Some dene holes are bigger than others. Some are just a hole; others are networks of caves. I started getting rather excited at the thought of cave networks. Maybe investigating some of these could be a project for over the summer.
Whilst at the arky-ologee club I noticed that the Lenham Arts and Crafts society were exhibiting their members' paintings on the walls of the room we met in. All of the paintings were up for sale; none were up for less than fifty quid, most (in all honesty) weren't as good as the seascape I did on Monday. Perhaps I might find a local Arts and Crafts society and see if I can't tout my paintings through them...
After I finished my painting last night I spent the rest of the evening in front of the telly, since "er indoors TM" had gone bowling. I did the same the night before as well.
Thank heavens that I had my laptop with me. The amount of adverts between and during the programs is getting beyond a joke. For all that I like Star Trek, Porridge and Blackadder, I really wish I could fast forward through the adverts. I wouldn't mind so much, but there's only about a dozen adverts and the constant repetition of them gets rather gutty after an hour or so.
One of the programs I watched was "Time Team". As they got to the end of the first day's digging, Tony Robinson held up a manky bit of broken pot. It was about half an inch long, and maybe an inch deep. One of the program's experts nearly tiddled his pants in excitement, announcing that this manky bit of broken pot was the best thing they'd found all day. (Which is why I have absolutely no interest in going digging with the arky-ologee club).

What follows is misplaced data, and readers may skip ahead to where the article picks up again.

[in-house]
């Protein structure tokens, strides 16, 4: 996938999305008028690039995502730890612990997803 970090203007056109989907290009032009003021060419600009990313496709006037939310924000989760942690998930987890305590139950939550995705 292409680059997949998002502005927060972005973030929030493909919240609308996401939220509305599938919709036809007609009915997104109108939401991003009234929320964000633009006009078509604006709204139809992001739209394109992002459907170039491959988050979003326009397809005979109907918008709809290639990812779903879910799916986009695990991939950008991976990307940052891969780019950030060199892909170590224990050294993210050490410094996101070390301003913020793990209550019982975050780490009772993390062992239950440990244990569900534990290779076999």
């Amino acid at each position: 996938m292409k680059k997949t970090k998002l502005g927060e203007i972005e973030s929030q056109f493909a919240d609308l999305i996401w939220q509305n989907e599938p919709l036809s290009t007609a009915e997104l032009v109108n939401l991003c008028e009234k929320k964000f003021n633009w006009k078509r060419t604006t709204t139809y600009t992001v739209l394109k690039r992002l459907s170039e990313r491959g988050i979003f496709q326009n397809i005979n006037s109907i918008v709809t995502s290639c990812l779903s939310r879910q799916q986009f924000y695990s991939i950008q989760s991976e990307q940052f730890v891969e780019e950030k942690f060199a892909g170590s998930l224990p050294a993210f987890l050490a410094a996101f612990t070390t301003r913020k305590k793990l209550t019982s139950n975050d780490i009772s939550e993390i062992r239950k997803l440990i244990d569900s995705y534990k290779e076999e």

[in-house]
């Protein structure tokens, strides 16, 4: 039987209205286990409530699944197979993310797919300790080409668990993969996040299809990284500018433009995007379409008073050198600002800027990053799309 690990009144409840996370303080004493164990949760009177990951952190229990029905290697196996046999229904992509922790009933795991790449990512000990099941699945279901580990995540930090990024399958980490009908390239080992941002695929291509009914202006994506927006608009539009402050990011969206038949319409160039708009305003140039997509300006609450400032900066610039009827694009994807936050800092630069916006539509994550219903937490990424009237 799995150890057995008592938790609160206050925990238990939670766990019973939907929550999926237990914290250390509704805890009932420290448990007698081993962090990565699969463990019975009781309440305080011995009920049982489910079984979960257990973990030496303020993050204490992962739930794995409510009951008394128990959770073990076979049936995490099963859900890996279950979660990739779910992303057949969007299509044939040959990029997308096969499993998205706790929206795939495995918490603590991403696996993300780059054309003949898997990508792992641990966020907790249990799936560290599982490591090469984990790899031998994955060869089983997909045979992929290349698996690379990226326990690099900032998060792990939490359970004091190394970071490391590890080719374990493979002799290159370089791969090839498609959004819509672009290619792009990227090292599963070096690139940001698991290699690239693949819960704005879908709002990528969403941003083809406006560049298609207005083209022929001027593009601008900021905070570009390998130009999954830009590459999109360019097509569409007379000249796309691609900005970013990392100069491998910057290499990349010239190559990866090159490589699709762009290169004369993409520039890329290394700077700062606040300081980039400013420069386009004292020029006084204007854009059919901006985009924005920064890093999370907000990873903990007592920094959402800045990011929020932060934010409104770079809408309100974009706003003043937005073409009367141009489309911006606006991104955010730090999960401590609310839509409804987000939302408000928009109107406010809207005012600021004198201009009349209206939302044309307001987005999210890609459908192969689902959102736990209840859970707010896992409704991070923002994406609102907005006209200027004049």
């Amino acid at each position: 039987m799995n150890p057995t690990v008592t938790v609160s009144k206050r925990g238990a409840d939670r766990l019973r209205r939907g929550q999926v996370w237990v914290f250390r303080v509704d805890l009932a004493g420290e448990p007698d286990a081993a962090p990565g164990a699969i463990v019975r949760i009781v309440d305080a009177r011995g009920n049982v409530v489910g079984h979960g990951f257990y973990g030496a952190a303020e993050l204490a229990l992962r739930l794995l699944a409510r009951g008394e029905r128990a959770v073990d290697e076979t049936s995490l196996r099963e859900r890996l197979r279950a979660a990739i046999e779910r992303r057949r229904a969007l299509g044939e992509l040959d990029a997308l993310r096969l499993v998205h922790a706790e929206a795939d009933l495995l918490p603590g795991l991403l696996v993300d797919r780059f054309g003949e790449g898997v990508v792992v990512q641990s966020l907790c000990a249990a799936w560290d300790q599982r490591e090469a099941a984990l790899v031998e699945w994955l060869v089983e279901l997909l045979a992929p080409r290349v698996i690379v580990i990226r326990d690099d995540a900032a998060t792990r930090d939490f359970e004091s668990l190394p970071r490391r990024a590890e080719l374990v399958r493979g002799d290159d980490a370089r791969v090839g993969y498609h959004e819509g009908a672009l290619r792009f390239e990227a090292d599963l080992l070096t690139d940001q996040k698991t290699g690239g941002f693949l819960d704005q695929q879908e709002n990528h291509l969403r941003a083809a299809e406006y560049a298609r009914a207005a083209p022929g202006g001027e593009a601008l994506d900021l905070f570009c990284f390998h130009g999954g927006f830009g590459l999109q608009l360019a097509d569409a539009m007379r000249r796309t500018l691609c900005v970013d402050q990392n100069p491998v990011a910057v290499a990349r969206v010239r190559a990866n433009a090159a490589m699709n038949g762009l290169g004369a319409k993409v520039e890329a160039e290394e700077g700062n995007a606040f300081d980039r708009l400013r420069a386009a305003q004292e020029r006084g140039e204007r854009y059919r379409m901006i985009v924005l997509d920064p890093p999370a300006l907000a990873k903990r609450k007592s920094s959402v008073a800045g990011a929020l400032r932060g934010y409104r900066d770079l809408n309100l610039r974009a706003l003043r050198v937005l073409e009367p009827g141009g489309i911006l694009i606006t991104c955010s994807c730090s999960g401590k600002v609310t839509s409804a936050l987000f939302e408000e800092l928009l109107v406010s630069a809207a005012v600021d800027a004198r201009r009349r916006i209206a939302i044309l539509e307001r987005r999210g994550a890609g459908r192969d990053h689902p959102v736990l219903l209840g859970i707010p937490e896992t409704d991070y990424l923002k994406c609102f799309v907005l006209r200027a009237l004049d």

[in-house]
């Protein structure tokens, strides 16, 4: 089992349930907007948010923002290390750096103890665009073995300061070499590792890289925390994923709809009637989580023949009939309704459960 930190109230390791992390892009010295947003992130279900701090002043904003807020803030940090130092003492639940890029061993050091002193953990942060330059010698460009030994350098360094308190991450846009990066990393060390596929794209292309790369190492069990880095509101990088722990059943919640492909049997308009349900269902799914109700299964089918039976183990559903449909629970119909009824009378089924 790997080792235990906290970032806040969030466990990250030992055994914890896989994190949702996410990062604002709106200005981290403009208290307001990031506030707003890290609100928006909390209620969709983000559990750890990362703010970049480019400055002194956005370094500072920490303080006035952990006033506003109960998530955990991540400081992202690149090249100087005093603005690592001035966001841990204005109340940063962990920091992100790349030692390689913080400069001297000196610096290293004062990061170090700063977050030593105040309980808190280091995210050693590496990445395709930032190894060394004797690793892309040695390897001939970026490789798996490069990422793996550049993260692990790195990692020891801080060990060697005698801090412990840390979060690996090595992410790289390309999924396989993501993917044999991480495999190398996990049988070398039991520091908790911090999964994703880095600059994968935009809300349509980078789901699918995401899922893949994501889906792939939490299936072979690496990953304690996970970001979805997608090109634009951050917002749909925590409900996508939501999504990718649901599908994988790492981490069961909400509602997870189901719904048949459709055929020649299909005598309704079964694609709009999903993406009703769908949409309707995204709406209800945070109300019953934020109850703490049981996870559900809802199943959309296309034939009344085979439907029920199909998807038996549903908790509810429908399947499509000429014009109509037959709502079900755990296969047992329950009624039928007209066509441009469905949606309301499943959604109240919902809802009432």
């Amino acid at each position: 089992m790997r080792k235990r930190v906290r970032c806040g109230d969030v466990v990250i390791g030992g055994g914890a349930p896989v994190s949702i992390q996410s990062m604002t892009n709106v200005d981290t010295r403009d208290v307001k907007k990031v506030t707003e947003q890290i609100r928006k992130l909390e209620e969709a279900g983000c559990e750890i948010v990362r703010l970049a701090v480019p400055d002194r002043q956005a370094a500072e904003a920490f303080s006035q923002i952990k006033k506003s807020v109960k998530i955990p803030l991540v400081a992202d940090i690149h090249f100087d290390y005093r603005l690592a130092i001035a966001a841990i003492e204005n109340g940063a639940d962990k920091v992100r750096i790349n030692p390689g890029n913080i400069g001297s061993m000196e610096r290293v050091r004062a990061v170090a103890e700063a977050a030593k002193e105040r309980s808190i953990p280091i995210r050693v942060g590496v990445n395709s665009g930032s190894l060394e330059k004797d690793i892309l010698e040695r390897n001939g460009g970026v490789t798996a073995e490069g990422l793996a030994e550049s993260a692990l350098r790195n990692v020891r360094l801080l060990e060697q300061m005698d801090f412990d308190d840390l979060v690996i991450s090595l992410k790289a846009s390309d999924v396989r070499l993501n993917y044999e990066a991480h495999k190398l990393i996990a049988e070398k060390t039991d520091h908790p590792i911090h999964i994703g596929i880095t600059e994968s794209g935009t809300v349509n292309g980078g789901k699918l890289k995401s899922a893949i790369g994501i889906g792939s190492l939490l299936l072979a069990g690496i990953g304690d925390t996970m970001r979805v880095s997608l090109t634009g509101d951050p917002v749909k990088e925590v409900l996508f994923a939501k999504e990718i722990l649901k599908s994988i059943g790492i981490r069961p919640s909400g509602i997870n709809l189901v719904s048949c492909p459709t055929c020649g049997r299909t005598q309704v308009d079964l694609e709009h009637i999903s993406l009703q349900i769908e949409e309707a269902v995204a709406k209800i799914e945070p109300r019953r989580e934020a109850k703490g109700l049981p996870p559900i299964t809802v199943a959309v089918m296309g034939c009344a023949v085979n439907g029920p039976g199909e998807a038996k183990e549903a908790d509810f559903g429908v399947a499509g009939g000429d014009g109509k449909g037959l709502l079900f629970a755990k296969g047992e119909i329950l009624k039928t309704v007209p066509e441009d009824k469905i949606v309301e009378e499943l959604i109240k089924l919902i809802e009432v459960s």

Yesterday I touched on the costs inherent in the hobby of oil painting. And I have identified an economy. But before I make that economy I have a question. What is the difference between "Artist's White Spirit" and "White Spirit". One comes in very small expensive bottles from the art & craft shop. The other comes in large cheap bucketfuls from B&Q. In my naivety it looks to me that the only difference is about five pounds per litre.
Being Tuesday the clans gathered at Chip's house and we watched an episode of Doctor Who. The third one with Christopher Ecclestone which had teh Doctor and Rose meeting Charles Dickens. A good episode, and it was good to meet up with friends.
The plan was to watch the Northern Lights this evening: with the sun going doolally, aurora was apparently visible tonight. Or that it it would have been if there hadn't been 100% cloud cover. Astronomy is a crap hobby; every time there's something worth watching, you can't see it because it will be too cloudy...
I've taken to watching an episode of "The Joy of Painting" most mornings. Yesterday I commented that I had the urge to paint, but felt rather uninspired. This morning Bob Ross was painting a seascape. That inspired me. It was a shame that I couldn't start painting there and then because I had to go to work, but until such time as Badger Original Landscapes starts raking in hundreds of pounds on a weekly basis I shall have to continue to prostitute myself elsewhere.
I then did exactly that for the day, and came back home again. I checked the pond - bearing in mind the attrition rate I'd had with the Koi over the weekend I was expecting the worst. But fortunately there were none floating today. I shall now worry about what might happen in the pond overnight.
Fortunately there is only so much attachment one can have for a fish. I'd ask my loyal readers to spare a thought for Steve and Sarah tonight - their cat is not well. It would seem he's come off the worst in a squabble with a car, and is currently in cat hospital.